On My Shelf: Iain (M.) Banks

On My Shelf is a new monthly meme started by KJ Mulder over at Worlds in Ink and it’s all about sharing the books on your shelf in alphabetical order, according to author. For July we’re kicking off with A & B. It’s a very chilled-out meme, so you can plan it in any way you like, and post at any time of the month, any number of times you like. And who doesn’t like to show off some of their books?

Second up in my rush to do (most of) my A & B books at the very end of the month, is Iain M. Banks. As with Margaret Atwood, I first read a Banks novel in third year at university, for a course on sci fi that also got me hooked on the genre. Banks’s The Player of Games (1988) was prescribed for the space opera section of the course. I was impressed – the novel was elegant, full of ideas and very entertaining. I sought out others, and Iain M. Banks easily became one of my favourite authors. Here is my collection of his SF:

Consider Phlebus (1987, Orbit) was the first published of Banks’s sci fi novels. I bought it at an Exclusive Books sale. The Player of Games (Orbit) I bought for my varsity course, from Van Schaik’s. Feersum Endjinn (1994, Bantam Books), Look to Windward (2000, Orbit) and The Algebraist (2004, Night Shade Books) I all got from Bookmooch. I haven’t read any of those three yet, although I got about halfway through Feersum Endjinn. Excession (1996)  is my favourite so far. I got my first copy through Bookmooch, and later replaced it with the one here, which I found at Rick’s Book Shop in Pretoria. Inversions (1998) I bought at Exclusive Books. The price tag says R164. I must have had a voucher or something because that’s very expensive, and I don’t think I would have bought it full-price.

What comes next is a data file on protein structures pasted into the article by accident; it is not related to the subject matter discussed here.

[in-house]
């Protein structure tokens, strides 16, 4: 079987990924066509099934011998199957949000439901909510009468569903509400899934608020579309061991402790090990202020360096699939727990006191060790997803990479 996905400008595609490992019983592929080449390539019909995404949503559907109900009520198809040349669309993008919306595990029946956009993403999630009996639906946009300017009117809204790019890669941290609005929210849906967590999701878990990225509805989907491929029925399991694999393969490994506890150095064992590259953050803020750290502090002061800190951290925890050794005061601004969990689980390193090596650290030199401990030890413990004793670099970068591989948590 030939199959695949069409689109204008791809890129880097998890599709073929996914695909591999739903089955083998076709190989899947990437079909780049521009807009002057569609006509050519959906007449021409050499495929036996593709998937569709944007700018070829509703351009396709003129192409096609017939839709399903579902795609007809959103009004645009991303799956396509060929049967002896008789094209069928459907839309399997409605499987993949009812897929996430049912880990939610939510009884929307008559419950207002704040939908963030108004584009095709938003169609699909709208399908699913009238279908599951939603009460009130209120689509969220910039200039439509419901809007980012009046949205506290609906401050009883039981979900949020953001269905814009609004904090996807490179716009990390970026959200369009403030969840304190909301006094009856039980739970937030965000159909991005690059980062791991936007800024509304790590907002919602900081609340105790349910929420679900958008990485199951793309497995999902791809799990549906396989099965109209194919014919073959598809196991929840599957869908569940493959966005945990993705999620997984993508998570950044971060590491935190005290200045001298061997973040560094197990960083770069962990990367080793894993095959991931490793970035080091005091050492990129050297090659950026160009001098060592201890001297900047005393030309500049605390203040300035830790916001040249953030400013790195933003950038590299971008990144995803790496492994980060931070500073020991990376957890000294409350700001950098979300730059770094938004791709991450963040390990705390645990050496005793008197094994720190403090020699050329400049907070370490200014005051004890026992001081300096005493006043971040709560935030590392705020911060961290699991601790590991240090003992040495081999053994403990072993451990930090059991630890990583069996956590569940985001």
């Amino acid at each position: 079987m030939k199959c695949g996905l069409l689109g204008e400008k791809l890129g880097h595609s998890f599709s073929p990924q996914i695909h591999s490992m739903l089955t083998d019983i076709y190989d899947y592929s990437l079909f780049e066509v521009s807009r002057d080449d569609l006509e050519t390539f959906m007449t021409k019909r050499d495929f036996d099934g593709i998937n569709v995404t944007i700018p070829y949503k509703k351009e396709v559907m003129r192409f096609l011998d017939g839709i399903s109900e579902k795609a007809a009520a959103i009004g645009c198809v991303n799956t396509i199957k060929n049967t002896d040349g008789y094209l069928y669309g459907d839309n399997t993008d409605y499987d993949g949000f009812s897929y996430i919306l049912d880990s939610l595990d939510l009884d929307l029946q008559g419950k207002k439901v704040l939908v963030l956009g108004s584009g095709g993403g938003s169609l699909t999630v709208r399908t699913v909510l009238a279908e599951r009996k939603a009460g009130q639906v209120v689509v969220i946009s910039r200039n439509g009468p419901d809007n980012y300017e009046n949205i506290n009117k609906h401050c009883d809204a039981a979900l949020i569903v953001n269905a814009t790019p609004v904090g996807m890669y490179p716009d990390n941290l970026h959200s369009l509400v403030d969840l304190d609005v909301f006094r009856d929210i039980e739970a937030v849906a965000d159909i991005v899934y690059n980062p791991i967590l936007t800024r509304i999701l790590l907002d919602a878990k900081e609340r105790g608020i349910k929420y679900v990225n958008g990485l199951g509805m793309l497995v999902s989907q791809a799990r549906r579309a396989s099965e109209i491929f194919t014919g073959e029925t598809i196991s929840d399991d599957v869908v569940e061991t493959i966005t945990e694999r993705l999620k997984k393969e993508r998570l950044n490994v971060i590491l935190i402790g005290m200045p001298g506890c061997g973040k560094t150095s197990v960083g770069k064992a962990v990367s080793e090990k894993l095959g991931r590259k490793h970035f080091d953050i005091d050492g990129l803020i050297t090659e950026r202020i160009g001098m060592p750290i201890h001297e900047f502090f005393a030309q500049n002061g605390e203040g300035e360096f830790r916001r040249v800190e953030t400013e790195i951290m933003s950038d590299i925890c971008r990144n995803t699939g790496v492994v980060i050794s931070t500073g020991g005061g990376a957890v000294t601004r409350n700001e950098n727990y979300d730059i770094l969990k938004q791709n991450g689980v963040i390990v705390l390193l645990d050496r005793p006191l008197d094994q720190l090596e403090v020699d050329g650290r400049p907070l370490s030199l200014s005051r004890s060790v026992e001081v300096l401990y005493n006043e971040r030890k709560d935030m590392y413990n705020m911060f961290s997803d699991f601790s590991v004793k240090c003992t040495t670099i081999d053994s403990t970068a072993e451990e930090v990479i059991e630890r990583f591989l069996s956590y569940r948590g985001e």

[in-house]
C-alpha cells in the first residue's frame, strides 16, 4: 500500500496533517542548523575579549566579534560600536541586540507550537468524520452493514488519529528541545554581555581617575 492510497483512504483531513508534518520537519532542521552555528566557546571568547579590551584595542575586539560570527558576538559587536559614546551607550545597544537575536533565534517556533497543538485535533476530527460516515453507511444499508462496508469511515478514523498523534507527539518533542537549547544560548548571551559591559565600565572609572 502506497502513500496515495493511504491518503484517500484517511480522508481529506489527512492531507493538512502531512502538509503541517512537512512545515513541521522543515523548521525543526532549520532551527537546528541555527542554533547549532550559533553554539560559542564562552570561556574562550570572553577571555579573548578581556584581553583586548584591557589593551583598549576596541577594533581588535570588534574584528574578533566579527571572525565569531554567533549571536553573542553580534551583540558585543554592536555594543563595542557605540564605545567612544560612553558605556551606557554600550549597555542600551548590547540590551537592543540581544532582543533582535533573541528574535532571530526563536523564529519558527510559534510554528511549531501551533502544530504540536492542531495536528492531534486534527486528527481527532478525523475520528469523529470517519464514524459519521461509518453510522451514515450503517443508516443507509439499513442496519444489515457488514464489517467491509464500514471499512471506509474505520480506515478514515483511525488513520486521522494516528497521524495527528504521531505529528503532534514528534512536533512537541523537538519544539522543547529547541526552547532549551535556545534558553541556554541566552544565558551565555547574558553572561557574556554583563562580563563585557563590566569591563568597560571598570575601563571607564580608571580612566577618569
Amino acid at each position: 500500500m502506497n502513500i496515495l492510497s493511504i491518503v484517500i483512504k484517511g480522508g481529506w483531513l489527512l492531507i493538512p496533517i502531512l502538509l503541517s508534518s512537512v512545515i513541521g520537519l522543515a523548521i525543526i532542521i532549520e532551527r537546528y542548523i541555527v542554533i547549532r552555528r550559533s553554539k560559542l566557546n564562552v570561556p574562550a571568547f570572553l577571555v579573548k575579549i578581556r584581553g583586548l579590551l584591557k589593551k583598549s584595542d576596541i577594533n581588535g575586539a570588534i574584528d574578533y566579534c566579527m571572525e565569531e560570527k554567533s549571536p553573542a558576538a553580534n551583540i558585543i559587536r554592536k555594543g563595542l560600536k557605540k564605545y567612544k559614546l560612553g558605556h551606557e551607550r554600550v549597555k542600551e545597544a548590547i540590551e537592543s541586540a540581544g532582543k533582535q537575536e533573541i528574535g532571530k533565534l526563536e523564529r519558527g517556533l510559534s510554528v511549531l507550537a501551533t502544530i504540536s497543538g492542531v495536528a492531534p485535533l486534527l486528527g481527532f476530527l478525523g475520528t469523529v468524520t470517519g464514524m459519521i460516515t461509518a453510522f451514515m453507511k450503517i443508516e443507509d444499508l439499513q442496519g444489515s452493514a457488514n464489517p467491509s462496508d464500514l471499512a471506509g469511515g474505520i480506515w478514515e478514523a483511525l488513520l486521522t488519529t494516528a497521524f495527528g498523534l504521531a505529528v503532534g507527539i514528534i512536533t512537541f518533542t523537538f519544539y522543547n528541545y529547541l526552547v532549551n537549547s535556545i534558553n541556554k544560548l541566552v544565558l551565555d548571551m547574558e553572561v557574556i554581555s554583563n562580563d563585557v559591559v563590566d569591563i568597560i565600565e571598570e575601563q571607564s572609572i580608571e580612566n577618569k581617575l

I’ve also read Use of Weapons (1990), Matter (2008) and Against A Dark Background (1993), but I still need to add those to my collection. The later Orbit covers (The Player of Games, Excession, Inversions) are my favourites, so I’ll get those if I can.

Banks also writes mainstream/literary fiction as Iain Banks (no ‘M’). Of these I have only read his debut novel The Wasp Factory (1984), which was just staggeringly good, and Canal Dreams (1989), which I don’t remember particularly well. Oddly enough, I don’t own either of those, but I do have six others, all still sitting on my tbr pile:

Walking on Glass (1985, Futura), Espedair Street (1987, Abacus) and Complicity (1993, Abacus) were all mooched. The Crow Road (1992, Abacus) I bought second-hand from Rick’s. Dead Air (2002, Little Brown) I found at an EB sale. Transition (2009, Little Brown) I bought at the Joburg Book Fair last year. I really must get around to reading one of these…